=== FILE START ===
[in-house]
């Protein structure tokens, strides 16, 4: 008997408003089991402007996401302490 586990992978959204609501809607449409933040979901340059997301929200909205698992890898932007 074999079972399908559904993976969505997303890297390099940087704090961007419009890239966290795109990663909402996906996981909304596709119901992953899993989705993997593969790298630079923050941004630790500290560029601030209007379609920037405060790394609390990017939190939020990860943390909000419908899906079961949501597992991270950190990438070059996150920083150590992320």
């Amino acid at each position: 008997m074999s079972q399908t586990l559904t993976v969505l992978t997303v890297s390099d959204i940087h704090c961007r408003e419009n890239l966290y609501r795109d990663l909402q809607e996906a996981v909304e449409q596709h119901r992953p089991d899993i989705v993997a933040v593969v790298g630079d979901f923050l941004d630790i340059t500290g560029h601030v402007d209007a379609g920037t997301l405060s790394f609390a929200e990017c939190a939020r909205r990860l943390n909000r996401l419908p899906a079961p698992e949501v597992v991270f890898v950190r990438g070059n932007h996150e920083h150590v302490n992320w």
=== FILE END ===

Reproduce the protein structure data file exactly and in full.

[in-house]
């Protein structure tokens, strides 16, 4: 008997408003089991402007996401302490 586990992978959204609501809607449409933040979901340059997301929200909205698992890898932007 074999079972399908559904993976969505997303890297390099940087704090961007419009890239966290795109990663909402996906996981909304596709119901992953899993989705993997593969790298630079923050941004630790500290560029601030209007379609920037405060790394609390990017939190939020990860943390909000419908899906079961949501597992991270950190990438070059996150920083150590992320």
């Amino acid at each position: 008997m074999s079972q399908t586990l559904t993976v969505l992978t997303v890297s390099d959204i940087h704090c961007r408003e419009n890239l966290y609501r795109d990663l909402q809607e996906a996981v909304e449409q596709h119901r992953p089991d899993i989705v993997a933040v593969v790298g630079d979901f923050l941004d630790i340059t500290g560029h601030v402007d209007a379609g920037t997301l405060s790394f609390a929200e990017c939190a939020r909205r990860l943390n909000r996401l419908p899906a079961p698992e949501v597992v991270f890898v950190r990438g070059n932007h996150e920083h150590v302490n992320w």